Worldwide in tropical to cold temperate latitudes
Coastal to open ocean; deep diver
Omnivore (preferred food = jellyfish)
Vulnerable To Extinction
Order Chelonii (turtles and tortoises), Family Dermochelyidae (leatherback sea turtles)
Reaching weights of up to 2000 pounds (900 kilos), the leatherback turtle is the largest living turtle on the planet. Unlike all other marine turtles, the leatherback turtle does not have a hard shell. Instead, as its name implies, it has a soft, leathery shell that is composed of cartilage-like tissues.
Leatherback turtles spend almost all of their time in the ocean, and females come to shore only to lay eggs. For that reason, from the time they hatch and enter the surf, males will never be out of the water again and are therefore more difficult to study than females. After mating, females come to shore several times during the course of the nesting season, dig a burrow, and lay typically less than 100 eggs each time. Much of scientists’ knowledge of leatherback turtles is a result of studying the females when they come ashore. After several weeks, the baby leatherback turtles hatch and enter the water together to begin their journey toward adulthood.
Leatherback turtles are known to travel incredibly long distances during their lifetimes. In some cases, individuals may travel across entire ocean basins (e.g., the entire Pacific Ocean), after they hatch, in order to reach juvenile feeding grounds. Throughout its lifetime, a leatherback turtle may cross the ocean several times, traveling to and from preferred feeding or nesting sites. Like other marine turtles, leatherback turtles return to the region where they hatched to mate and nest.
While leatherback turtles are known to eat some plant material and other food, their preferred prey, by far, are jellyfishes and other gelatinous animals. They have specialized spikes in their mouths and throat to ensnare this prey and ensure that it does not escape after the turtle bites it. When foraging, leatherback turtles are known to dive down to nearly 4000 feet (1200 m). Though most turtles are cold blooded, leatherback turtles have a specialized blood vessel structure – called a countercurrent exchanger – that allows them to maintain a body temperature that is higher than the surrounding water. That provides them with a major advantage in the extremely cold waters of the deep sea.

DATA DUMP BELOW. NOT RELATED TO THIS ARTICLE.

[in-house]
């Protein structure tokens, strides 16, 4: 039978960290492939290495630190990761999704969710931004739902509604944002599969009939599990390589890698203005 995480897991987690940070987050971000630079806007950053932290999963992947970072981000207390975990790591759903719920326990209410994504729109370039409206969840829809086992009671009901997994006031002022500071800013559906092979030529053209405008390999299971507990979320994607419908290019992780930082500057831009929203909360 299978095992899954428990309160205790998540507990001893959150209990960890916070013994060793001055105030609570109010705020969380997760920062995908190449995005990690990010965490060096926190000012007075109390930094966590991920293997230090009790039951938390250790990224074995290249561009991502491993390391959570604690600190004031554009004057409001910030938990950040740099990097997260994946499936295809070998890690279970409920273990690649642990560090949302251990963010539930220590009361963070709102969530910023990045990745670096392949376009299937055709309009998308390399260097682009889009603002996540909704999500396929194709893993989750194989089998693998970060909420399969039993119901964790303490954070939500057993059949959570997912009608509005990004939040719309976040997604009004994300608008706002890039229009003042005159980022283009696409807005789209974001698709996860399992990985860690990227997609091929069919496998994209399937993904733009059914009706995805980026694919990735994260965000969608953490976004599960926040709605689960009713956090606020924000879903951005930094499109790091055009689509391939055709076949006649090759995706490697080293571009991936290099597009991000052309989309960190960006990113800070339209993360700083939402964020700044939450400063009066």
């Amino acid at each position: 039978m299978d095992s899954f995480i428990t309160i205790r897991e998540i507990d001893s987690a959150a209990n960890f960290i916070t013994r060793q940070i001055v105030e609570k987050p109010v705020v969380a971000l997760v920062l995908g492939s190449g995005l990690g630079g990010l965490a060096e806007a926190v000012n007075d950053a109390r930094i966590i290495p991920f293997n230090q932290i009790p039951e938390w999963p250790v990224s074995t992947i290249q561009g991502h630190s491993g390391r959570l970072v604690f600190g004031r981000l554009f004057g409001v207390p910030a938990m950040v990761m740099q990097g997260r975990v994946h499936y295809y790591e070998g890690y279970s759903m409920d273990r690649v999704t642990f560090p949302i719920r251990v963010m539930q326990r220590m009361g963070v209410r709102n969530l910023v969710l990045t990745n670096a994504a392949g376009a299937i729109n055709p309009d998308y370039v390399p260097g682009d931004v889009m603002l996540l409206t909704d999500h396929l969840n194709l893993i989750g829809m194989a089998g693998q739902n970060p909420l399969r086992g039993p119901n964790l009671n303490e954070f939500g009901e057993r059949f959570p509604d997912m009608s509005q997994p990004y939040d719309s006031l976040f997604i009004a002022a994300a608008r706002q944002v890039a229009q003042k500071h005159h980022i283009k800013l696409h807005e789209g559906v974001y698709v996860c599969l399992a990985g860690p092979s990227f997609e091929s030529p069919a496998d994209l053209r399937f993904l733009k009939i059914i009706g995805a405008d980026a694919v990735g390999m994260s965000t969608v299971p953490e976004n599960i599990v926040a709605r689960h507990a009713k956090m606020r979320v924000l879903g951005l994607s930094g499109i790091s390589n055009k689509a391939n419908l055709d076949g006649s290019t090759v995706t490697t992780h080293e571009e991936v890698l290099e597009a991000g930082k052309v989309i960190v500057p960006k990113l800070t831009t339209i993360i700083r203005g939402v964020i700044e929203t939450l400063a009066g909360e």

Though the leatherback turtle is vulnerable to extinction, its numbers are actually in better shape than most other sea turtles, which are endangered or worse. The most predominant threats to leatherback turtles occur on nesting beaches. Coastal development has reduced the area where they can successfully nest, dogs and other animals often destroy their nests, and people harvest their eggs for food. Naturally, only one or two of thousands of eggs will make it to adulthood. These added anthropogenic pressures make the chance of survival even worse. Adult leatherback turtles are also sometimes harvested as food and are often caught accidentally in fishing gear (sign our petition to tell President Trump to enforce better protections from trawl nets). Many places around the world offer leatherback turtles some or complete legal protection, but threats to their nesting beaches persist. Legal measures often extend to turtle nests but rarely extend to the beaches themselves, so alteration of natural habitat continues to threaten this and other marine turtles.